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You’re going to spend about one third of your adult life at work.
You’ll spend more time with your co-workers than your family, and you’ll spend more time working than sleeping.
That’s a lot of time to invest, so why waste it doing something you hate? Or worse, going through the motions doing something you simply tolerate for a paycheck?
Here’s an exercise that will help you start thinking about the type of job—and more importantly, the life that you want.
Grab something to write on and ask yourself the following questions:
1) What are your natural talents?
Think hard about this one. There are things that come easily to you that other people struggle with. It might be working with your hands, being skilled with computers or something as simple as sticking to a budget.
2) What do your friends and family think you’re good at?
Maybe you have supportive friends and family members who have told you what you do well, or maybe they don’t talk about that sort of thing. But these are the people who know you best, and they’ll give you great insight as to what they think you’re good at.
What have your teachers, coaches, counselors, or even your neighbors or the people at your church say? What do they compliment you about? You just might be able to transfer those skills into a new career path.
3) If you had all the money you’d ever need, what would you spend your time doing?
Read this one carefully. It’s not what would you spend your money doing. Think about the things you’d be excited to do if you had all the time in the world to do them.
4) Do you know people who love their career?
In many cases, this person may not be the wealthiest or the most educated. They might do simple work that’s immensely satisfying. Ask them some of the following questions:
5) What are you willing to give up to improve your career outlook?
Ever see successful people and figure that they just had good luck and you don’t? The good news is that there are some things you can control that can help you find more satisfaction in your job or your career. It may take some time and personal sacrifice, but if it was easy, everybody would do it.
Here are some of the areas you have control over:
Universal Technical Institute has helped thousands of people prepare for careers in the automotive, diesel, motorcycle, marine, CNC machining, welding, and collision repair industries.
Our instructors are passionate not only about the trades, but also about teaching the next generation of skilled workers. They want to help students realize their potential, both in the classroom and in their careers.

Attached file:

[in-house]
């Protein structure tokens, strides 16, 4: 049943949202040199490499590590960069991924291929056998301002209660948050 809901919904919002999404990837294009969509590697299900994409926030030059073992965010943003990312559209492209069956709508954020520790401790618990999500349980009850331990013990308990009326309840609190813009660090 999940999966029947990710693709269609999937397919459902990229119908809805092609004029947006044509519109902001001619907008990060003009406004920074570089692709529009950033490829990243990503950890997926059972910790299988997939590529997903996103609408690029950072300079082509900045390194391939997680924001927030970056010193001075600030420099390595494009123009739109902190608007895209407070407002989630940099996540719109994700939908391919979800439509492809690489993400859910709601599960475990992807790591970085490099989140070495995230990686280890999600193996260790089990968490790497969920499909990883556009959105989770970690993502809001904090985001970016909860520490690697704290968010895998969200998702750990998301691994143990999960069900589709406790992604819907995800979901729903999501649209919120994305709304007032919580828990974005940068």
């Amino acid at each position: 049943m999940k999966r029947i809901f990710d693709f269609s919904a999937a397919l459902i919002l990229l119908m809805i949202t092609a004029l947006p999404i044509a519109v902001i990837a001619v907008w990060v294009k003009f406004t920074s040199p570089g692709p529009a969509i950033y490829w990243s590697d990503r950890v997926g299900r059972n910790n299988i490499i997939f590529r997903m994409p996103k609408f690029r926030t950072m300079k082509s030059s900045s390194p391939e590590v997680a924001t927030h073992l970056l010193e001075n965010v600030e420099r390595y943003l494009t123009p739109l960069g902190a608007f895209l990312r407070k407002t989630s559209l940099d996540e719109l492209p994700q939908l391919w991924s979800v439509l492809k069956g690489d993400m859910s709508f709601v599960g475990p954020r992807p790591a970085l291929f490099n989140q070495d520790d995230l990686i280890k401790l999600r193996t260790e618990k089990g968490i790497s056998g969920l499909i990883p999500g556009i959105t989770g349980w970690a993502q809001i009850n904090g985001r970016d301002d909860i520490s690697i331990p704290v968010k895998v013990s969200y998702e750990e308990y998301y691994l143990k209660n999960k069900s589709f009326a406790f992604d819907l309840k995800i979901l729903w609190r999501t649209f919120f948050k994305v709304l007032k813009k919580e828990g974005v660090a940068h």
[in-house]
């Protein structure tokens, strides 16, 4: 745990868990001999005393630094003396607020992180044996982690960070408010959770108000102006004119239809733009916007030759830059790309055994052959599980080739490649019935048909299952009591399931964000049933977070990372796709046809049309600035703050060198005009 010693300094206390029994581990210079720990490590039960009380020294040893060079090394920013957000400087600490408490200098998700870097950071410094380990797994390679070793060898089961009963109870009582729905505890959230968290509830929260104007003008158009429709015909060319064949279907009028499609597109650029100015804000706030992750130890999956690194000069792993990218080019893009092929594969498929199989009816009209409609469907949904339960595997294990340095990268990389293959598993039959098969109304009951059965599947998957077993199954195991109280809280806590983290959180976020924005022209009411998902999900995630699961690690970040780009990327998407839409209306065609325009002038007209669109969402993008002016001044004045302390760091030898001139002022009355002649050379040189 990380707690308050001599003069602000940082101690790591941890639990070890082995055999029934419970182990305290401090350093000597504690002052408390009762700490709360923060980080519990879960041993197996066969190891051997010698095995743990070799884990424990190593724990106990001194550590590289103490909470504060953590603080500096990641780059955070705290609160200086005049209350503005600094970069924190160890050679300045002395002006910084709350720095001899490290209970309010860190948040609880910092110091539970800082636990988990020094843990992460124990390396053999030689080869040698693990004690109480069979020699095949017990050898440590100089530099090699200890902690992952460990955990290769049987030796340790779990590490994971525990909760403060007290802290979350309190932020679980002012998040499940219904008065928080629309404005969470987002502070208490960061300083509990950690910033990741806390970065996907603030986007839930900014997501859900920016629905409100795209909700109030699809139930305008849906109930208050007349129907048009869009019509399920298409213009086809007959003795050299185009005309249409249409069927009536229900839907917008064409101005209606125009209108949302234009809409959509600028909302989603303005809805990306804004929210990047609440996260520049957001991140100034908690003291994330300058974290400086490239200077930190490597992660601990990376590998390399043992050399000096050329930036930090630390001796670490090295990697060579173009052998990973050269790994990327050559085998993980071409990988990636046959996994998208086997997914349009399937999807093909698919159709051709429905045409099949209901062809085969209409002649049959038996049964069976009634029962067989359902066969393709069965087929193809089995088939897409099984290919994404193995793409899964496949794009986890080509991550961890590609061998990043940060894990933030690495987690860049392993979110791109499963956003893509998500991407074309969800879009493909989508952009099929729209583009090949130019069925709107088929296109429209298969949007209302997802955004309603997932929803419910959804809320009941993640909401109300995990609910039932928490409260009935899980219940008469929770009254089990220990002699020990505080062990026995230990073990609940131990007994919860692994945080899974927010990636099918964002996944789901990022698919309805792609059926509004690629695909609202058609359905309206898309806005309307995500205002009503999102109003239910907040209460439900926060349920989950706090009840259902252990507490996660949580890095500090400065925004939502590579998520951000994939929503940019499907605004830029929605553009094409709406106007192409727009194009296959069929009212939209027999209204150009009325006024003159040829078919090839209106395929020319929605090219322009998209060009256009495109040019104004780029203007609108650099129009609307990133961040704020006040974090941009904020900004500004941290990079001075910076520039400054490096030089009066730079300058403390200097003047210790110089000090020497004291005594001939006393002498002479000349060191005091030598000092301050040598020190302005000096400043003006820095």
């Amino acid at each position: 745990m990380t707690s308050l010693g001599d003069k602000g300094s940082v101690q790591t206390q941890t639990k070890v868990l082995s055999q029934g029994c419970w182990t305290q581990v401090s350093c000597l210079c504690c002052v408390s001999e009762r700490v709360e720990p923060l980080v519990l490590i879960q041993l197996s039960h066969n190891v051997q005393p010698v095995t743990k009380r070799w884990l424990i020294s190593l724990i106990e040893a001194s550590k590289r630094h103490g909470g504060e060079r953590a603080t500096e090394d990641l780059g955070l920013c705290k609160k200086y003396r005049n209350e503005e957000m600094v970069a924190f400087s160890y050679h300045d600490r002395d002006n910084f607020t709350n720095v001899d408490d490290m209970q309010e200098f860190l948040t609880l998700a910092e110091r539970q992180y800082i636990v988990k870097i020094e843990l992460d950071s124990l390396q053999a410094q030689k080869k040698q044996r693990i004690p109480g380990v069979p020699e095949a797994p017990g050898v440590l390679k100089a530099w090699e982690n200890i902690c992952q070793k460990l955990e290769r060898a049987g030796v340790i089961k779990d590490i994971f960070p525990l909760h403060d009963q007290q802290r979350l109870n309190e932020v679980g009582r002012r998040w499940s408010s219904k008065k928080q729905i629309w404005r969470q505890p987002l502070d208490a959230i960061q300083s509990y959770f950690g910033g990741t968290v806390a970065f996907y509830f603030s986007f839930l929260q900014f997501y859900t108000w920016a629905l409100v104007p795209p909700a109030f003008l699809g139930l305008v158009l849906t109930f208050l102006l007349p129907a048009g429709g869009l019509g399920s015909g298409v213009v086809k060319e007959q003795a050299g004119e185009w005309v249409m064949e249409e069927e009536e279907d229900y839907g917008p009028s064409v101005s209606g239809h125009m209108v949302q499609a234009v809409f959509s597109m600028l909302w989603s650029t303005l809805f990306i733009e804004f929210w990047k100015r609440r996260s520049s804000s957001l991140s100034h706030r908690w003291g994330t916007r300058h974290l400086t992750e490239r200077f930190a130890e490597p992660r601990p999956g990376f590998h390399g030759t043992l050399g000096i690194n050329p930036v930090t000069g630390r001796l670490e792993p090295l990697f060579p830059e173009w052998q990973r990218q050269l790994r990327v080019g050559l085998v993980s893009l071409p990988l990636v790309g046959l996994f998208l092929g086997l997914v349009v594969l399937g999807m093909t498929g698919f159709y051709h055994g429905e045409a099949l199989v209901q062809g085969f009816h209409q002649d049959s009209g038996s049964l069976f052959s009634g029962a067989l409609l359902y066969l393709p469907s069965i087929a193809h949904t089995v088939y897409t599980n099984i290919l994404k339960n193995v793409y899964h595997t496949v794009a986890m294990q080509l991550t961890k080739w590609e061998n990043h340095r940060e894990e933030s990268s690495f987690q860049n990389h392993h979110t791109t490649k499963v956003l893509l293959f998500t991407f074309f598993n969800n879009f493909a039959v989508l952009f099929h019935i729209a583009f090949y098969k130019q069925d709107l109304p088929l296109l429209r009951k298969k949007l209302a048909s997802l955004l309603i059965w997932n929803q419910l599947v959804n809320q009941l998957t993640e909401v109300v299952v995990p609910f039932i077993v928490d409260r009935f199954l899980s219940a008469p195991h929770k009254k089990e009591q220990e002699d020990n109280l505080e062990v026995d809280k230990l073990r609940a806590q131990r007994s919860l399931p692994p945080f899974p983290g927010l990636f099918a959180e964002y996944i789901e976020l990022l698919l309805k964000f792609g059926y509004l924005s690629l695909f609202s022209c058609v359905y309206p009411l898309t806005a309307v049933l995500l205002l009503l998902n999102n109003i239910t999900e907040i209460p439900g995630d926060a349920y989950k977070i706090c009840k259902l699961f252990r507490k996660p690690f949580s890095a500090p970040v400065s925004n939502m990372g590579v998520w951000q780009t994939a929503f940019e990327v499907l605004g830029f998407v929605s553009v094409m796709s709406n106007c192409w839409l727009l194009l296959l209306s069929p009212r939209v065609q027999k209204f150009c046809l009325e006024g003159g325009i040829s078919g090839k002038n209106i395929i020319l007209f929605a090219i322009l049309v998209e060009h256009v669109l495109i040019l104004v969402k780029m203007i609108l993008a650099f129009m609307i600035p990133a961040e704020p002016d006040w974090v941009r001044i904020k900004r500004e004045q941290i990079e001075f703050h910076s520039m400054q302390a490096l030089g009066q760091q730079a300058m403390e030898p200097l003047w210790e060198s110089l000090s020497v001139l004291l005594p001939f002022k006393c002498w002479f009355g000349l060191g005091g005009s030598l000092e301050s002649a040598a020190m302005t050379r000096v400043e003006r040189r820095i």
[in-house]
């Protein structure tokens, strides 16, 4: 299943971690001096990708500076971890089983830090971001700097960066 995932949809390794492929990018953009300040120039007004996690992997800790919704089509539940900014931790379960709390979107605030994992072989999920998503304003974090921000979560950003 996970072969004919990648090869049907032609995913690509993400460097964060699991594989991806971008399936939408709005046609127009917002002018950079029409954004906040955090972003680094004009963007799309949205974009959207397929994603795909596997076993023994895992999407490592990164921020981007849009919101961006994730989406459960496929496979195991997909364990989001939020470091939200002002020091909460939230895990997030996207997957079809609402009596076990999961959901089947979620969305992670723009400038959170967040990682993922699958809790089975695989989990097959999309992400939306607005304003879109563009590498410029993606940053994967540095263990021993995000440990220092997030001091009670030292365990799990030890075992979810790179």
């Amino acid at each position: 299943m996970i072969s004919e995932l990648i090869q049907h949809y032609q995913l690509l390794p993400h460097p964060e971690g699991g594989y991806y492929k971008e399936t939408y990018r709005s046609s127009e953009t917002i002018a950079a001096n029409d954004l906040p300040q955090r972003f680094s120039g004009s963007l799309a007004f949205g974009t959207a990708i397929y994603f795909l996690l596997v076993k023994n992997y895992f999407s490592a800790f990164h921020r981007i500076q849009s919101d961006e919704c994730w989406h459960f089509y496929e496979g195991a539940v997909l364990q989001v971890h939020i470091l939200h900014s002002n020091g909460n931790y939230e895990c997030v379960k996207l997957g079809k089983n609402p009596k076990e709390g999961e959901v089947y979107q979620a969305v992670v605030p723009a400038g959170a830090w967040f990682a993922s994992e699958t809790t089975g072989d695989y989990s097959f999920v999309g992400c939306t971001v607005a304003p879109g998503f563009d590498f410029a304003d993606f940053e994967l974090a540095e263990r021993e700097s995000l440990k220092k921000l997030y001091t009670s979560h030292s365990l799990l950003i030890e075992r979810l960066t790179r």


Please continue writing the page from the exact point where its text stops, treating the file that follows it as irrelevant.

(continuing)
Finding a career that you love isn’t easy, but it’s possible. And if you think a career in the trades is right for you, we can help.
It only takes a few minutes to learn about technician training opportunities.
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I am currently in the U.S. Military, Guard, Reserves or I am a veteran.
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1) UTI is an educational institution and cannot guarantee employment or salary.
2) For important information about the educational debt, earnings and completion rates of students who attended this program, and to review the applicable Gainful Employment disclosure, visit www.uti.edu/disclosures.
6) UTI graduates' achievements may vary. Individual circumstances and wages depend on personal credentials and economic factors. Work experience, industry certifications, the location of the employer and their compensation programs affect wages. UTI is an educational institution and cannot guarantee employment or salary.
7) Some programs may require longer than one year to complete.
10) Financial aid and scholarships are available to those who qualify. Awards vary due to specific conditions, criteria and state.
12) Based on data compiled from the U.S. Bureau of Labor Statistics, Employment Projections (2016-2026), www.bls.gov, viewed October 24, 2017. The projected number of annual job openings, by job classification is: Automotive Service Technicians and Mechanics, 75,900; Bus and Truck Mechanics and Diesel Engine Specialists, 28,300; Automotive Body and Related Repairers, 17,200. Job openings include openings due to growth and net replacements.
15) Manufacturer-paid advanced training programs are conducted by UTI’s Custom Training Group on behalf of manufacturers who determine acceptance criteria and conditions. These programs are not part of UTI’s accreditation.